On December 18, most fans were talking about the release of Star Wars: The Force Awakens, but there was something else that debuted on that day that quickly started making national headlines. Netflix's Making a Murderer, a 10-episode documentary series that focuses on the Wisconisn murder trial of Steven Avery, quickly became a national sensation, with some passionate fans even petitioning President Barack Obama to pardon this convicted murderer. During Netflix's TCA winter tour panel this weekend, the streaming service's Chief Content Officer Ted Sarandos was asked if the show could be renewed for Season 2. Here's what he had to say below.

"The story is still unfolding, so we'll certainly take a look at it. It was a remarkable turn of events in the last couple weeks of the year. It was that crazy combination of super-addictive television and [people having the] time to watch it. So people were watching it and telling their friends, who also had time to watch it during the holiday break. People were just obsessed with it. There must be something genetic in us, that we're natural born detectives. And there's a sense of injustice and certainly a sense of mystery."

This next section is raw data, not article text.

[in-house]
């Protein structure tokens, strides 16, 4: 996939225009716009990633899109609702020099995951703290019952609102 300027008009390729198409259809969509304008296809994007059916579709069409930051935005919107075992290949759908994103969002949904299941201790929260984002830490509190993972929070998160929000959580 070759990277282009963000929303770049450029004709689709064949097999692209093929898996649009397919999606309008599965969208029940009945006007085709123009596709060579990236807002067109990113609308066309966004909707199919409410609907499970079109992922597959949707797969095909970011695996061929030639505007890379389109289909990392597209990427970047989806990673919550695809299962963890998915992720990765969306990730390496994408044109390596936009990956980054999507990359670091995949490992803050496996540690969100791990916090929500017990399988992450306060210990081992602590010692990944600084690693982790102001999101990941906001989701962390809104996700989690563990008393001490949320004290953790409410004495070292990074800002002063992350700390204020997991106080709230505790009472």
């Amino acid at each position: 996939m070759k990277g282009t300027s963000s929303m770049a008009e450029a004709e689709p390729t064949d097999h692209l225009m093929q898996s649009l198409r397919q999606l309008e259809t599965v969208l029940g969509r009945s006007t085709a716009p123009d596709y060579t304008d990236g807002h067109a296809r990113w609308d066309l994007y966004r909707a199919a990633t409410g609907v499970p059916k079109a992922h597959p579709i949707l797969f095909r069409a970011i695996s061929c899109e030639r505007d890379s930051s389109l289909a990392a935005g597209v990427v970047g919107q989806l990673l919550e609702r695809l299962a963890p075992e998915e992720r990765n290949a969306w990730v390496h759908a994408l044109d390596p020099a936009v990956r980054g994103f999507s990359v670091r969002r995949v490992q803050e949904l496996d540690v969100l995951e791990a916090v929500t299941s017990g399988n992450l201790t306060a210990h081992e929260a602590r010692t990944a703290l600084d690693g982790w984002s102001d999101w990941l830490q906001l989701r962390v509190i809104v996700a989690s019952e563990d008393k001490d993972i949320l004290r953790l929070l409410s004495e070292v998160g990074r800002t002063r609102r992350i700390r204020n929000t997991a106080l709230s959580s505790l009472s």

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He did add that no formal talks have taken place with Making a Murderer series creators Moira Demos and Laura Ricciardi. The TV series recounts Steven Avery's troubled relationship with the law. He was exonerated of a rape conviction after serving 18 years in prison thanks to the Innocence Project. In 2005, he was convicted for the rape and murder of Teresa Halbach, and is currently serving life in prison without the possibility of parole. Moira Demos and Laura Ricciardi said they have been gathering material, but wouldn't commit to whether they're planning another series. Here's what Laura Ricciardi had to say in a statement.

"I think today marks four weeks since the series launched and what we've managed to do in the past four weeks is have several phone calls with Steven Avery which we have recorded with an eye toward including them in future episodes. We have not returned to Wisconsin in the past four weeks."

The series was filmed over a 10-year period, starting with the 2003 release of Steven Avery after serving 18 years for a rape he didn't commit, before delving into his 2005 arrest for the murder of Theresa Halbach. If another season is ordered, it isn't known how long it will take for the series to debut on the streaming service, but we'll keep you posted with any updates. Would you like to see a second season of Making a Murderer?